“You mean because he said that in the confessional? How do you know that wasn’t part of the script? If he is the overlord, anything he says in the confessional is just staged for the benefit of the home audience.”

“That’s true,” Devaki agreed, “but he just isn’t that good an actor. Remember when he had to keep quiet about the plot to convince Trish that Myron was the overlord because he and Gwen had overheard him talking with the producers in the confessional, and he couldn’t pull it off?” He was referencing an episode from a few weeks back. This guy really knew his Overlord minutia.

“Maybe that bad acting was the best acting he’s ever done,” I said. “The fact is that on this show, you can never know what’s real. Even though the program is on the Internet twenty-four/seven, they still manage to give us only what they want us to see in the editing. That’s what makes it so great. But the contestants themselves have different insight. Each of them knows whether or not they are the overlord, and each of them knows how they vote on the test and can guess how the ejected players voted. That gives them an advantage over us. And that advantage extends to the murder investigation as well. In all likelihood, they know who the killer is. They have the benefit of having been there with the killer. They have a different and better perspective. We home viewers only know what we saw on TV. But if they expose the killer, it will end the game, so they won’t tell. But Schwartz saw something on that video-tape that told him who the killer is.”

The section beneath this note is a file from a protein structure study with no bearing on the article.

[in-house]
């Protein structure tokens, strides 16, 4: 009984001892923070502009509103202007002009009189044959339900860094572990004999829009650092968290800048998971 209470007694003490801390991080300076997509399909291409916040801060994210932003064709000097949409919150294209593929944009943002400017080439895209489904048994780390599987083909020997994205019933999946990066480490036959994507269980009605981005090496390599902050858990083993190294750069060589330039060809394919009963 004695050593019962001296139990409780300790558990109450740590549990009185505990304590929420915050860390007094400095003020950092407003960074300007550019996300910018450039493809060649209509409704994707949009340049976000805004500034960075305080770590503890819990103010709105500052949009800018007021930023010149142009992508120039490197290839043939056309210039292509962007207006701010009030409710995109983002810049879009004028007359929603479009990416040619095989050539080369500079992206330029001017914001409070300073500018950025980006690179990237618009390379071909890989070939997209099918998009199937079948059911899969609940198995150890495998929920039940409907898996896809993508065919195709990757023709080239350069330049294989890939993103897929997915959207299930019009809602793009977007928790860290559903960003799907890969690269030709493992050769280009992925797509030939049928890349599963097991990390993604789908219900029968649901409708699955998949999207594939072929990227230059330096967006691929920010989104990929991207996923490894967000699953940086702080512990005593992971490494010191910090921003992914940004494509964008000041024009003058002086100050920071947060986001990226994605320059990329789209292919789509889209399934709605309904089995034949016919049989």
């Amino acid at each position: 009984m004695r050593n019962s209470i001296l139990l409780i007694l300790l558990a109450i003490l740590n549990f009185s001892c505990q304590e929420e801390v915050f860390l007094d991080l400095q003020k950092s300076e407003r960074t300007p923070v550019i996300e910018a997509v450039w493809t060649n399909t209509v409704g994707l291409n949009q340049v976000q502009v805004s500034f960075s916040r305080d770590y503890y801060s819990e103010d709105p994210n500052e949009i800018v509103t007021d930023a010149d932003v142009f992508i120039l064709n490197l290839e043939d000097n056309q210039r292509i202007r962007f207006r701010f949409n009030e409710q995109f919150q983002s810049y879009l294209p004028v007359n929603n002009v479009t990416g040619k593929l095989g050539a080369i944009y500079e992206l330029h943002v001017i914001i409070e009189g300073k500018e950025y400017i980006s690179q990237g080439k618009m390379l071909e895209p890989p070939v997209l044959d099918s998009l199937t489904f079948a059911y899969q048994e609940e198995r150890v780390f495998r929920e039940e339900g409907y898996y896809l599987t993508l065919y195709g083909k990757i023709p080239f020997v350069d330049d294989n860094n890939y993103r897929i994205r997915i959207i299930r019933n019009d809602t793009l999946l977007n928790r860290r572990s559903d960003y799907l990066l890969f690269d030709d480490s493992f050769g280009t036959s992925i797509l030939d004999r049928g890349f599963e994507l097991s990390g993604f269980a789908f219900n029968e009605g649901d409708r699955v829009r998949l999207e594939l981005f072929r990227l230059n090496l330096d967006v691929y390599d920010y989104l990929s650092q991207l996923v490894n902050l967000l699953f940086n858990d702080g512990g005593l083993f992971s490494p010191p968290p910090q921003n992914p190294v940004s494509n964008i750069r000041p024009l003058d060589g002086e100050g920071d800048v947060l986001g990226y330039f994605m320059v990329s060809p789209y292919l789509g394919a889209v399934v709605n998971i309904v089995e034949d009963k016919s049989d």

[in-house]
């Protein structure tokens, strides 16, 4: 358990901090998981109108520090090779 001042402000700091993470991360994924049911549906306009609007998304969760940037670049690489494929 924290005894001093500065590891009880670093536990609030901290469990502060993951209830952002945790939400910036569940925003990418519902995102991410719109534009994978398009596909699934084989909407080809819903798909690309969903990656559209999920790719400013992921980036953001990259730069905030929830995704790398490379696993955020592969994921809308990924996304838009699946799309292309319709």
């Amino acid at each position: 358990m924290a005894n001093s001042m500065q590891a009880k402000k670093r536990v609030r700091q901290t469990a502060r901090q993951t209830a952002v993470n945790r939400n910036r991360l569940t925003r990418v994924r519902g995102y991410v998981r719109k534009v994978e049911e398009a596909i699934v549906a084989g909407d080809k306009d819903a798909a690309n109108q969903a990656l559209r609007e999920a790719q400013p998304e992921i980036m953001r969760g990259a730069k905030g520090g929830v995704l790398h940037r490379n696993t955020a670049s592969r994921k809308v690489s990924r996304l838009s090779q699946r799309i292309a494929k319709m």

I stopped talking. I’d had a revelation. “Something he saw on the video told him who the killer is,” I repeated. “He saw something that let him know that it wasn’t an accident. Something that told him that Myron had been intentionally poisoned and that someone involved in the show had been responsible even though this was all taped before the murder. But the only contestant who could have known in advance is the killer. Somebody’s bad acting was their tell.”

Ulric had a curious expression on his face. “What are you saying?” he asked.

“Sorry to have to bring this all to an end,” I said referring to our flirtation. “I have to try to figure this out. Will you excuse me?”

Continue to Chapter 6